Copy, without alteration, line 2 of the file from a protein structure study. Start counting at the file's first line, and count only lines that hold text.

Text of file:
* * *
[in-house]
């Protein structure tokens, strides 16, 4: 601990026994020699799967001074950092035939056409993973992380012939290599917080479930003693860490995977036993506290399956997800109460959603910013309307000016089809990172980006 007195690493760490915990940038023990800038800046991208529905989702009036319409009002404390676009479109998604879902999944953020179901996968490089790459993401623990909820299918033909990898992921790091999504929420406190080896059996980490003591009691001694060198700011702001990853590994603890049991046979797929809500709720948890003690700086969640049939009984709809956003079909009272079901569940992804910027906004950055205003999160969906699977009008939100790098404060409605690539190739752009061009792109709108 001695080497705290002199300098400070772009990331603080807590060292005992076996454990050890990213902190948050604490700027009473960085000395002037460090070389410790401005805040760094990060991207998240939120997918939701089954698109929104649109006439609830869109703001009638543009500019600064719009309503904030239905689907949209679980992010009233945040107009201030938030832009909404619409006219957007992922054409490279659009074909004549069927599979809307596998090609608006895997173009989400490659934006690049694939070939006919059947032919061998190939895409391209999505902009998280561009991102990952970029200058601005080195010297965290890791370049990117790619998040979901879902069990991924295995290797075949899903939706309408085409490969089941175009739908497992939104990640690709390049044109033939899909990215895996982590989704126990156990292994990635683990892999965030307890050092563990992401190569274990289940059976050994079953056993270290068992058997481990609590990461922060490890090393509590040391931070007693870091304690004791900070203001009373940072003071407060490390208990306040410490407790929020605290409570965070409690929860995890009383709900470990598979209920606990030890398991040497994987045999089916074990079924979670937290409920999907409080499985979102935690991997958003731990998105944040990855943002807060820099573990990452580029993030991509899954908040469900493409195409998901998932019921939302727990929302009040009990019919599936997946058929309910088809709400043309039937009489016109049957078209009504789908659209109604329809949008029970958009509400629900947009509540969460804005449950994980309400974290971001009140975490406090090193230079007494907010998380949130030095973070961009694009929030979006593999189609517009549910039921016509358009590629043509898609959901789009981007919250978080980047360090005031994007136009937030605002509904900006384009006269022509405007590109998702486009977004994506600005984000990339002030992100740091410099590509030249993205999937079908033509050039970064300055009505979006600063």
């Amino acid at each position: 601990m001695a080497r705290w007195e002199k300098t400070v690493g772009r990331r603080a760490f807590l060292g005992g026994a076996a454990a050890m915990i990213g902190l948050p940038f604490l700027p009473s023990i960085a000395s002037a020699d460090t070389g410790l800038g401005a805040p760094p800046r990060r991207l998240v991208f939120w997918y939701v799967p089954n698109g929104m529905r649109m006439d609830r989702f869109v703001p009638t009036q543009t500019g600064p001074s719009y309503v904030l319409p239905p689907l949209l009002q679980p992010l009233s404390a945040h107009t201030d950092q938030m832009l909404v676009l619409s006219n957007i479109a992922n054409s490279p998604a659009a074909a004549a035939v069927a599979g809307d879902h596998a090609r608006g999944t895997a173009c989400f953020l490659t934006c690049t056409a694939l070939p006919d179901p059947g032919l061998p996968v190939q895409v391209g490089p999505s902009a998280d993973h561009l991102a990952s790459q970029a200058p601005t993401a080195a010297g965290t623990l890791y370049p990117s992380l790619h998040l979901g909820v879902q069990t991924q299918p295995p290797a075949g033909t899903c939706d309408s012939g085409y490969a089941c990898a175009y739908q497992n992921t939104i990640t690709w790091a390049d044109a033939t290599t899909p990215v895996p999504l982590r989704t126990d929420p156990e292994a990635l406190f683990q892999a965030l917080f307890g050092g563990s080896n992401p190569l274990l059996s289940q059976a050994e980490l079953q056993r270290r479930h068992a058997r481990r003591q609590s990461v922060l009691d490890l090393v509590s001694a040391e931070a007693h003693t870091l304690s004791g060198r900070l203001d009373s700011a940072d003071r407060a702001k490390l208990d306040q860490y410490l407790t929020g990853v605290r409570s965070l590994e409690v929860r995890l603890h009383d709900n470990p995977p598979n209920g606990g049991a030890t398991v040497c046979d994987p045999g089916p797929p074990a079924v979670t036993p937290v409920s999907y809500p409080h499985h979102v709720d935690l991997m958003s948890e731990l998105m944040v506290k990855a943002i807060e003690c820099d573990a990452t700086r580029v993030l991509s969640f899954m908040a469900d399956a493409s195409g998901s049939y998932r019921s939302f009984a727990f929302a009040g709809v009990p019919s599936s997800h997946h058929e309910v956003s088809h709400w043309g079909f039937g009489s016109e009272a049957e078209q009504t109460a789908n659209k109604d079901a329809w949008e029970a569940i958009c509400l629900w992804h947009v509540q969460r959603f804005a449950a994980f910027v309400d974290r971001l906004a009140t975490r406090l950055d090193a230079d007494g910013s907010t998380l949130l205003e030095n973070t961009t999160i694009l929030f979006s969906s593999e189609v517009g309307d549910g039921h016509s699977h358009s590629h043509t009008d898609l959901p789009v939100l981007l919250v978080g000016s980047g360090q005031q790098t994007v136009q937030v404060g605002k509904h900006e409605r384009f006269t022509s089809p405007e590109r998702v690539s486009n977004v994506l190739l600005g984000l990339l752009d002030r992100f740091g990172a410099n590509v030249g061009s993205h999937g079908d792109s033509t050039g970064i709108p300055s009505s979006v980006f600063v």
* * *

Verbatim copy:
């Protein structure tokens, strides 16, 4: 601990026994020699799967001074950092035939056409993973992380012939290599917080479930003693860490995977036993506290399956997800109460959603910013309307000016089809990172980006 007195690493760490915990940038023990800038800046991208529905989702009036319409009002404390676009479109998604879902999944953020179901996968490089790459993401623990909820299918033909990898992921790091999504929420406190080896059996980490003591009691001694060198700011702001990853590994603890049991046979797929809500709720948890003690700086969640049939009984709809956003079909009272079901569940992804910027906004950055205003999160969906699977009008939100790098404060409605690539190739752009061009792109709108 001695080497705290002199300098400070772009990331603080807590060292005992076996454990050890990213902190948050604490700027009473960085000395002037460090070389410790401005805040760094990060991207998240939120997918939701089954698109929104649109006439609830869109703001009638543009500019600064719009309503904030239905689907949209679980992010009233945040107009201030938030832009909404619409006219957007992922054409490279659009074909004549069927599979809307596998090609608006895997173009989400490659934006690049694939070939006919059947032919061998190939895409391209999505902009998280561009991102990952970029200058601005080195010297965290890791370049990117790619998040979901879902069990991924295995290797075949899903939706309408085409490969089941175009739908497992939104990640690709390049044109033939899909990215895996982590989704126990156990292994990635683990892999965030307890050092563990992401190569274990289940059976050994079953056993270290068992058997481990609590990461922060490890090393509590040391931070007693870091304690004791900070203001009373940072003071407060490390208990306040410490407790929020605290409570965070409690929860995890009383709900470990598979209920606990030890398991040497994987045999089916074990079924979670937290409920999907409080499985979102935690991997958003731990998105944040990855943002807060820099573990990452580029993030991509899954908040469900493409195409998901998932019921939302727990929302009040009990019919599936997946058929309910088809709400043309039937009489016109049957078209009504789908659209109604329809949008029970958009509400629900947009509540969460804005449950994980309400974290971001009140975490406090090193230079007494907010998380949130030095973070961009694009929030979006593999189609517009549910039921016509358009590629043509898609959901789009981007919250978080980047360090005031994007136009937030605002509904900006384009006269022509405007590109998702486009977004994506600005984000990339002030992100740091410099590509030249993205999937079908033509050039970064300055009505979006600063």